In their paper titled Levels of students’ ‘conception’ of fractions, Marilena Pantziara & George Philippou examine sixth grade students’ degree of conceptualization of fractions. In their study, they developed test items aimed to measure students’ understanding of fractions along the three stages proposed by Sfard (1991). It was administered to 321 sixth grade students. The Rasch model was applied to specify the reliability of the test across the sample and cluster analysis to locate groups by facility level. Their analysis revealed six levels of understanding that teachers and researchers can use to analyze and assess understanding of the fraction concept.
The six levels of understanding fractions
Level 1 – is characterized by procedural understanding. Students placed in this level are able to perform a simple step-by-step procedure for computing the sum of fractions with like denominators.
Level 2 – students at this level could apply a step-by-step procedure to fill the missing numerator in two equivalent fractions and to find the largest fraction among two fractions with same denominators.
Level 3 – students placed in this level were able to find the fraction of a set of discrete objects (A3) and to select the correct representation of a fraction as a part of the equally divided whole, a first step towards the conceptual understanding of fractions. Students were also able to locate a fraction (3/5) on a number line from 0 to 1 divided into five equal parts.
Level 4 -students in this level could combine various processes and could reconstruct the whole from a given quantity, 2/3 equals four objects, finding the value of 1/3 and then the 3/3. Moreover students were able to alternate between different representations.
Level 5 -students placed in this level exhibited a perception of the fraction as an abstract construct to a certain extent and a possession of flexible thought. They could compare two fractions in more than one way. In addition, students placed in this level could find the fraction represented as a continuous quantity and place it on a number line divided into different parts than the ones presented by the fraction’s denominator.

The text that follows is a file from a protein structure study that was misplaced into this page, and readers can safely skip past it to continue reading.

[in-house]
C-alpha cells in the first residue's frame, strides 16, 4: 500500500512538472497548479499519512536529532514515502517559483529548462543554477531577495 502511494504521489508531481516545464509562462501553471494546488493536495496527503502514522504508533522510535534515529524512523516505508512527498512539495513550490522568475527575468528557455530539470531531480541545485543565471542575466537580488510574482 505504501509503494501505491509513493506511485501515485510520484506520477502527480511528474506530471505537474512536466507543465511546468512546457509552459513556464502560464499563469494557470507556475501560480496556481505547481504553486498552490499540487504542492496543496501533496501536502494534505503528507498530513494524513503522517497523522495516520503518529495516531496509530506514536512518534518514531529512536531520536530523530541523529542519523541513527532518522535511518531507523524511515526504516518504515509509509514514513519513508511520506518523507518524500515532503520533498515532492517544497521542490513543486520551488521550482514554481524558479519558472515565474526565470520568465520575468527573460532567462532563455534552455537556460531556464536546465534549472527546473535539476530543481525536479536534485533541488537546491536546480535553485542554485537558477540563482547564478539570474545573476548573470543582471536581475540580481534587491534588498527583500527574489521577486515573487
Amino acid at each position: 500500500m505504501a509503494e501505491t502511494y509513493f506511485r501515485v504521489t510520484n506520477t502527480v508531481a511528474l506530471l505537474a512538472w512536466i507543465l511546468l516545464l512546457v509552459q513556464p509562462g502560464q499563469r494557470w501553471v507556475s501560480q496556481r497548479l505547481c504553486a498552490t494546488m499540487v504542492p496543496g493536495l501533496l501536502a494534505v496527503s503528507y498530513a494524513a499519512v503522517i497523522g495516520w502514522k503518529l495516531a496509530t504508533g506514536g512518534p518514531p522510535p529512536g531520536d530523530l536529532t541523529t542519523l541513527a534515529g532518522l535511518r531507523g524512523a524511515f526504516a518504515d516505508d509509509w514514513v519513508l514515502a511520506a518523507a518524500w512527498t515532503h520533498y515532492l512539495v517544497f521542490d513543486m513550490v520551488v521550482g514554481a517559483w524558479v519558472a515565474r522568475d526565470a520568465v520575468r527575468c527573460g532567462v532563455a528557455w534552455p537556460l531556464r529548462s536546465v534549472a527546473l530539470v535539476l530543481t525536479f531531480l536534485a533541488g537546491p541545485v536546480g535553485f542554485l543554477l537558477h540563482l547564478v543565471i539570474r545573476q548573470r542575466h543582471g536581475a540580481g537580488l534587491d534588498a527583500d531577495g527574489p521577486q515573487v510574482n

Level 6 - students in this level could find a fraction between two consecutive fractions (C6), an activity that requires the perception of the fraction as an object and the acquisition and coordination of various sub procedures and representation. For example, a student used the comparison of fractions with the same numerator to find a fraction between two consecutive fractions, 1/9=2/18 and 1/8=2/16 and wrote 2/17 as an answer. Another student used fraction equivalence and turned fractions to fractions with the same denominators using 72 as the LCM in the first attempt and 144 in the second one, 1/9=8/72=16/144 and 1/8=9/72=18/144 and gave 17/144 as an answer.
Their paper was published online in Educational Studies of Mathematics (2012) 79:61–83.
This study on levels of students conception of fraction contributes to the on-going research about students learning trajectory for specific concepts of mathematics. A similar study which I conducted as part of my dissertation deals with students understanding of function (not fraction). You can find the article in Mathematics Education Research Journal Vol 21 published in 2009. I described them briefly in How to assess understanding of function in equation form in my blog Mathematics for Teaching.
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